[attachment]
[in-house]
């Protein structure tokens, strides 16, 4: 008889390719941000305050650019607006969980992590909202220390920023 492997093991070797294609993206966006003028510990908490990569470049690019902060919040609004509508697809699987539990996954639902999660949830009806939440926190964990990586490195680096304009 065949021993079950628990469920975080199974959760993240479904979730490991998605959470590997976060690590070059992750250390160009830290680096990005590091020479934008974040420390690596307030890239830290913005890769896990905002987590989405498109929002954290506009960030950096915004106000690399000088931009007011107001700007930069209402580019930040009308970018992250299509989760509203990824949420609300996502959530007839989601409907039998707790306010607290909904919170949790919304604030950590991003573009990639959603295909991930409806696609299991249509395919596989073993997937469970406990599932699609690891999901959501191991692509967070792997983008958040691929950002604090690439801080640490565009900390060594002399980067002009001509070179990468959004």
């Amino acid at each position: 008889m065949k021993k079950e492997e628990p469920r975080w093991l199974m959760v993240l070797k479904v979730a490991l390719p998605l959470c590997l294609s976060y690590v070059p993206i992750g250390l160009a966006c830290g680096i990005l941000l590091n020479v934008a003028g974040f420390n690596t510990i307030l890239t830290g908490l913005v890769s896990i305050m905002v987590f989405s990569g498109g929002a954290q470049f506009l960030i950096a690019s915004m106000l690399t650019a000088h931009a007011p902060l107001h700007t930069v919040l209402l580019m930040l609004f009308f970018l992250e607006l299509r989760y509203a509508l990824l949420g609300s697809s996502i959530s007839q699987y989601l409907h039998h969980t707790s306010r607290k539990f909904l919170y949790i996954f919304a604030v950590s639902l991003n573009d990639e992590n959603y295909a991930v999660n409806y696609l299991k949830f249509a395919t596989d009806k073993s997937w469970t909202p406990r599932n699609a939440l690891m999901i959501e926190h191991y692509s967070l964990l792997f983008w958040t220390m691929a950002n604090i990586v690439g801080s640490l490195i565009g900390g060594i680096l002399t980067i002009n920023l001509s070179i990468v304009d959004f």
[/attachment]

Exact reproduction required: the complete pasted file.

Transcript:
[in-house]
């Protein structure tokens, strides 16, 4: 008889390719941000305050650019607006969980992590909202220390920023 492997093991070797294609993206966006003028510990908490990569470049690019902060919040609004509508697809699987539990996954639902999660949830009806939440926190964990990586490195680096304009 065949021993079950628990469920975080199974959760993240479904979730490991998605959470590997976060690590070059992750250390160009830290680096990005590091020479934008974040420390690596307030890239830290913005890769896990905002987590989405498109929002954290506009960030950096915004106000690399000088931009007011107001700007930069209402580019930040009308970018992250299509989760509203990824949420609300996502959530007839989601409907039998707790306010607290909904919170949790919304604030950590991003573009990639959603295909991930409806696609299991249509395919596989073993997937469970406990599932699609690891999901959501191991692509967070792997983008958040691929950002604090690439801080640490565009900390060594002399980067002009001509070179990468959004």
């Amino acid at each position: 008889m065949k021993k079950e492997e628990p469920r975080w093991l199974m959760v993240l070797k479904v979730a490991l390719p998605l959470c590997l294609s976060y690590v070059p993206i992750g250390l160009a966006c830290g680096i990005l941000l590091n020479v934008a003028g974040f420390n690596t510990i307030l890239t830290g908490l913005v890769s896990i305050m905002v987590f989405s990569g498109g929002a954290q470049f506009l960030i950096a690019s915004m106000l690399t650019a000088h931009a007011p902060l107001h700007t930069v919040l209402l580019m930040l609004f009308f970018l992250e607006l299509r989760y509203a509508l990824l949420g609300s697809s996502i959530s007839q699987y989601l409907h039998h969980t707790s306010r607290k539990f909904l919170y949790i996954f919304a604030v950590s639902l991003n573009d990639e992590n959603y295909a991930v999660n409806y696609l299991k949830f249509a395919t596989d009806k073993s997937w469970t909202p406990r599932n699609a939440l690891m999901i959501e926190h191991y692509s967070l964990l792997f983008w958040t220390m691929a950002n604090i990586v690439g801080s640490l490195i565009g900390g060594i680096l002399t980067i002009n920023l001509s070179i990468v304009d959004f």